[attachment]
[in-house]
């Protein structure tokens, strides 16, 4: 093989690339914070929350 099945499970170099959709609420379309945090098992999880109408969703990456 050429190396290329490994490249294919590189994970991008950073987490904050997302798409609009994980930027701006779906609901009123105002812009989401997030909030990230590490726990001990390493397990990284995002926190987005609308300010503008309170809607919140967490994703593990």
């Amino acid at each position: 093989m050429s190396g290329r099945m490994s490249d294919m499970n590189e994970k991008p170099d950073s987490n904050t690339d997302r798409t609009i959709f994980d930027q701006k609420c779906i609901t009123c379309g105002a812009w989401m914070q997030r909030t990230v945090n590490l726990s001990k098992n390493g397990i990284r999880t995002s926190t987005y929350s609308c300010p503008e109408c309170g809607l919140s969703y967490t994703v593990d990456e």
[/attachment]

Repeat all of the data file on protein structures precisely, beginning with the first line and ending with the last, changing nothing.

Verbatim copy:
[in-house]
């Protein structure tokens, strides 16, 4: 093989690339914070929350 099945499970170099959709609420379309945090098992999880109408969703990456 050429190396290329490994490249294919590189994970991008950073987490904050997302798409609009994980930027701006779906609901009123105002812009989401997030909030990230590490726990001990390493397990990284995002926190987005609308300010503008309170809607919140967490994703593990």
């Amino acid at each position: 093989m050429s190396g290329r099945m490994s490249d294919m499970n590189e994970k991008p170099d950073s987490n904050t690339d997302r798409t609009i959709f994980d930027q701006k609420c779906i609901t009123c379309g105002a812009w989401m914070q997030r909030t990230v945090n590490l726990s001990k098992n390493g397990i990284r999880t995002s926190t987005y929350s609308c300010p503008e109408c309170g809607l919140s969703y967490t994703v593990d990456e």